Big League Stew
- Mark Townsend at Big League Stew51 mins ago
The eyes of the baseball world were focused on Citi Field on Friday night as the Los Angeles Dodgers paid a visit to the New York Mets.
There were several reasons for this added attention. It's the first time these two teams have met in New York since last October's contentious NLDS, which included Chase Utley injuring Ruben Tejada with an aggressive takeout slide. That was the main storyline coming in, at least until Thursday, when the Dodgers announced 19-year-old pitching phenom Julio Urias would make his anticipated MLB debut under the bright Friday night lights.
It's a moment that's been years in the making, despite the fact that Urias is only 19 years old. In fact, Urias became the youngest player to make his MLB debut since a 19-year-old Felix Hernandez did so in 2005.LiveLA Dodgers1 - 5NY MetsFollow Game
- Israel Fehr at Big League Stew1 hr ago
Just because Jose Bautista was serving a suspension Friday night doesn't mean he couldn't contribute for the Blue Jays. Sure, Bautista, whose one-game ban for his role in the Blue Jays-Rangers brawl was upheld by the league, wasn't allowed to play in Toronto's game against the Red Sox or even be in the dugout, but he found somewhere else in the stadium where he was welcome.
In the fourth inning, public address announcer Tim Langton briefly stepped aside and had a special guest call up the Blue Jays' next batter Kevin Pillar.
- Chris Cwik at Big League Stew3 hrs ago
Your browser does not support iframes.
Fans of the Chicago Cubs love Kris Bryant. It's not hard to figure out why that's the case. Combine his excellent production and prodigious power with those dreamy eyes, and you'll instantly fall in love with Bryant too.
With that said, some fans may have taken their love of Bryant a little too far during Friday's game. After Bryant hit a mammoth home run out of the stadium and onto Waveland Ave., two fans got into a bit of a scuffle trying to get a piece of Kris Bryant memorabilia.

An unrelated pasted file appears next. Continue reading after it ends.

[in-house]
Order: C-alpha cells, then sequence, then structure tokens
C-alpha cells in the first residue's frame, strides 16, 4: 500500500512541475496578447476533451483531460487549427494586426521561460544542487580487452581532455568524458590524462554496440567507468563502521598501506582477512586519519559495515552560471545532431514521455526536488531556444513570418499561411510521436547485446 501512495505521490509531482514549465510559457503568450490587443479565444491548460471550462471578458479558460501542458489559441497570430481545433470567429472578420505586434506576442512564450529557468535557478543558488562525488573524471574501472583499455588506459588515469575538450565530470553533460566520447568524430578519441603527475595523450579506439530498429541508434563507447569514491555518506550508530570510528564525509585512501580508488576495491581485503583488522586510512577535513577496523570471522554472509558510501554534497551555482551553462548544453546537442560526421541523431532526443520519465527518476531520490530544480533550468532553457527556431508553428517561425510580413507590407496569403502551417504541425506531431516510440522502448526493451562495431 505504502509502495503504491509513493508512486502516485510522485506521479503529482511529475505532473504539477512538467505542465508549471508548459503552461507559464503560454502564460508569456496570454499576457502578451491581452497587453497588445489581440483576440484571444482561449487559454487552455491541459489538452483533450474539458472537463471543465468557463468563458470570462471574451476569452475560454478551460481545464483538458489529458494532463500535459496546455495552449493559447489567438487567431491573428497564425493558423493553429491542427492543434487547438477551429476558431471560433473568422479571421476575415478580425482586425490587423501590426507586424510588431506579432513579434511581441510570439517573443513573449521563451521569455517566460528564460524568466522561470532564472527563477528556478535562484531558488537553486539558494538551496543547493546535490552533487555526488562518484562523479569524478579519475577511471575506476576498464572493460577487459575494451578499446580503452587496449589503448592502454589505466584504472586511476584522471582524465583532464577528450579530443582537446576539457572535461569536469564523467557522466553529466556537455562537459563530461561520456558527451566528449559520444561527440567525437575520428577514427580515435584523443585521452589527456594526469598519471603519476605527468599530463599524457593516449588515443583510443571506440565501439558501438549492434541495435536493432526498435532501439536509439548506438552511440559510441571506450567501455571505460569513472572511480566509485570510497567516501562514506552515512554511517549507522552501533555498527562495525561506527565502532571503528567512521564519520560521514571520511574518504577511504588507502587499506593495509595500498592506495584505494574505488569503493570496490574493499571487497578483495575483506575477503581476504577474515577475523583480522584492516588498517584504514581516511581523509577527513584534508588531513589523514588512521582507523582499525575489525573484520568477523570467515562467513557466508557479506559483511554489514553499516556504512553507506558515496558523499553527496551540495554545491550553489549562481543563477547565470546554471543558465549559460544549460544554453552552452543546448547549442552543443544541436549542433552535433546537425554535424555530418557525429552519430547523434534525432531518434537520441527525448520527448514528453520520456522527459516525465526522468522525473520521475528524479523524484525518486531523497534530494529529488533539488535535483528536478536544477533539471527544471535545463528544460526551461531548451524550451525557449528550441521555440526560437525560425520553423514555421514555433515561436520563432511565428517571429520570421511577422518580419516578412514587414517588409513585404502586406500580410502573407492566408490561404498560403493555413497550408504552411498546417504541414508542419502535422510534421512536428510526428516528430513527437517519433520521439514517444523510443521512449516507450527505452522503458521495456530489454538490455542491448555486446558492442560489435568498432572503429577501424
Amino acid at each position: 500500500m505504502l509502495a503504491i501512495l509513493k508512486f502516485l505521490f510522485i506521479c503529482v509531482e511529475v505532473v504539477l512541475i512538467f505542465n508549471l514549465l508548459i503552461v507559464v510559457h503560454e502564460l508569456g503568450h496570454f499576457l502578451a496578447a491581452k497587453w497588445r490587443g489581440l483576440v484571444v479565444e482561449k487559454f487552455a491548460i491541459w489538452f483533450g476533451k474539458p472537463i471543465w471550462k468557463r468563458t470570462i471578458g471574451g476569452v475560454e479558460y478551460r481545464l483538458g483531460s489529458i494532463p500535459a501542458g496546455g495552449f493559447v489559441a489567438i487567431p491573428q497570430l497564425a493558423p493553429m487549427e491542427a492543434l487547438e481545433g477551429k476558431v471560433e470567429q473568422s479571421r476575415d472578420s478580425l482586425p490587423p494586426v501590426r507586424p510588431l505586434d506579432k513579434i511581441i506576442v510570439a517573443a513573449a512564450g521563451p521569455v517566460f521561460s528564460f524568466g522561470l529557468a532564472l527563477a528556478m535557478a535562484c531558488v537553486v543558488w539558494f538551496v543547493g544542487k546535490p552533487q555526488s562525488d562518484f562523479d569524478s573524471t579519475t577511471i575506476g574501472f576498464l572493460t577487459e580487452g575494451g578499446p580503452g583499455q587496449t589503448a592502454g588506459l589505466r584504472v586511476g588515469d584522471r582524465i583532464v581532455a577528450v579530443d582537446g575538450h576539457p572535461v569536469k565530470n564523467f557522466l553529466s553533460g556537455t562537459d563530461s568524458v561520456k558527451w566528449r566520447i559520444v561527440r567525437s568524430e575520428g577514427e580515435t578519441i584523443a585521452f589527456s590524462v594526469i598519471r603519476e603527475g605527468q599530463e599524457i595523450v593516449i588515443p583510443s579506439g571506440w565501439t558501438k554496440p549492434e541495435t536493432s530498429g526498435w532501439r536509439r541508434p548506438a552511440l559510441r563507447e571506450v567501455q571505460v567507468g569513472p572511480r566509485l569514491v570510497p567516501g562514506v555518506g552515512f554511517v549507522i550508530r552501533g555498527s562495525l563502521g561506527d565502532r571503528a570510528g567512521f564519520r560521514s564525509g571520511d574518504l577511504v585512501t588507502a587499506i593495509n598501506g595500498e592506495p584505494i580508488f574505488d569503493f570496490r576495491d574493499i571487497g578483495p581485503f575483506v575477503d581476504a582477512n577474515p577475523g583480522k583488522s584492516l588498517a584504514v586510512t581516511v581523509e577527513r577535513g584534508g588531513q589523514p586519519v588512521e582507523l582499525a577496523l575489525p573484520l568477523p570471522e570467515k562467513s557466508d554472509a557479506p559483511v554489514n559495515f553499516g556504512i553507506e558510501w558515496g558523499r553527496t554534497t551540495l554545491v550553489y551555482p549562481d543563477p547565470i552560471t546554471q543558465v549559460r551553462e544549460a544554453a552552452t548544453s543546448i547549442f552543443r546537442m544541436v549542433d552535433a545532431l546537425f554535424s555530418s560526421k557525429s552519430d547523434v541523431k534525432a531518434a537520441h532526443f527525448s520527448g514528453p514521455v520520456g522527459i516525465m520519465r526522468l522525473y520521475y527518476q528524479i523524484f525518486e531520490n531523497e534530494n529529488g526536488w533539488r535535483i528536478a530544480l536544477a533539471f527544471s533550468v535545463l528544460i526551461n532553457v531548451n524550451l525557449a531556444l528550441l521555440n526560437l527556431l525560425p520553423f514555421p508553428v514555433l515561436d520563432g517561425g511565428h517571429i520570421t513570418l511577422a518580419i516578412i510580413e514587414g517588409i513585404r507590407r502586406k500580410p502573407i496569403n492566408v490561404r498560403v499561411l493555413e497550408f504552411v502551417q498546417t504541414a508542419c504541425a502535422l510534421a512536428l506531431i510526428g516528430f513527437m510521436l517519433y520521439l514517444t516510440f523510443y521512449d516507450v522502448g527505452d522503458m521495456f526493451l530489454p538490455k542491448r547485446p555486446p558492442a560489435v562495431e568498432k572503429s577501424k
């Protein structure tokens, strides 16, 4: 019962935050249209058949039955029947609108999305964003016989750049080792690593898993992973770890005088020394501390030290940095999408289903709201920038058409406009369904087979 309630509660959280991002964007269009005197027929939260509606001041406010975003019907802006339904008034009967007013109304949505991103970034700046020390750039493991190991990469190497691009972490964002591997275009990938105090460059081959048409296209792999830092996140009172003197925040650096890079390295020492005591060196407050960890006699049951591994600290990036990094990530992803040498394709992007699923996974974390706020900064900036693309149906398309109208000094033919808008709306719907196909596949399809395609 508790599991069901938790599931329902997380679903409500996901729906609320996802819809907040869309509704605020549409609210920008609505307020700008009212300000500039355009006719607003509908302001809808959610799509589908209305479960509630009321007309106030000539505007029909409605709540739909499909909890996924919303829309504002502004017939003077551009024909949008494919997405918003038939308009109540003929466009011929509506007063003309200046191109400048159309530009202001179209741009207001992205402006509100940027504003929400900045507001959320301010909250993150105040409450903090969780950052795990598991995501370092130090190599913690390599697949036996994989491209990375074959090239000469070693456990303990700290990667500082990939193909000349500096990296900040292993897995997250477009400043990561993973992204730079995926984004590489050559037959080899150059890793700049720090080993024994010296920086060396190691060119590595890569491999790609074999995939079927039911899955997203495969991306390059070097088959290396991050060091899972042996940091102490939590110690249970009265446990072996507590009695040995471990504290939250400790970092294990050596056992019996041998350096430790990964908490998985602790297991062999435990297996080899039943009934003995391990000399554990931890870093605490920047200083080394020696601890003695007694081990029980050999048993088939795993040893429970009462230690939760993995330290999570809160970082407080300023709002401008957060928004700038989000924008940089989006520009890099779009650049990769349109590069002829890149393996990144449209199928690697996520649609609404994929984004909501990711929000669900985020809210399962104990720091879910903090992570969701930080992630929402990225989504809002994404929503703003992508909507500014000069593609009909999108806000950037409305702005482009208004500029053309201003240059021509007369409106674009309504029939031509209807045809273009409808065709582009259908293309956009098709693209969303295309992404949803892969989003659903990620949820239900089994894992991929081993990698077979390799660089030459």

Based on the video, it's tough to tell whether the collision was intentional or an accident. It's certainly possible the fans involved never meant to actually tackle a guy. It's also possible that fandom makes people do crazy things ... like resort to physical violence in order to grab a home run ball.
- Chris Cwik at Big League Stew5 hrs ago
Your browser does not support iframes.
For many, celebrating Memorial Day involves grilling out and watching baseball. But the primary focus of the holiday, remembering those who have died while serving our country, cannot be forgotten.
The Wounded Warriors Amputee Softball Team brings both of those together. There's nothing more American than serving in the United States military and playing America's pastime, right?
In honor of the upcoming holiday, MLB Network put together a video about the team. It explains how the club formed and shares some of the stories of the veterans who make up the team.
The Wounded Warriors have been around for some time now, but in case you were unaware, the team is made up entirely of military veterans who lost a limb serving the country. They travel around the United States playing other softball teams comprised of able-bodied players.
- Kyle Ringo at Big League Stew6 hrs ago
Ruben Tejada doesn’t play for the New York Mets any more, but that isn’t likely to stop Mets fans from defending his honor Friday night when the Los Angeles Dodgers return to town for the first time since the 2015 National League Division Series. During Game 2 of that playoff series, Tejada, the Mets’ former shortstop, suffered a fractured fibula of his lower right leg when Dodgers second baseman Chase Utley took him out with a slide into second base. Utley is expected to be in the lineup Friday in New York for the first time since the incident andhe told the Los Angeles Times this week, he is prepared for a hostile greeting from fans and maybe even a beanball from a Mets pitcher.Utley was with the Dodgers for Games 3 and 4 in the playoff series in New York last season, but he did not play. He said his family received death threats during the series in October.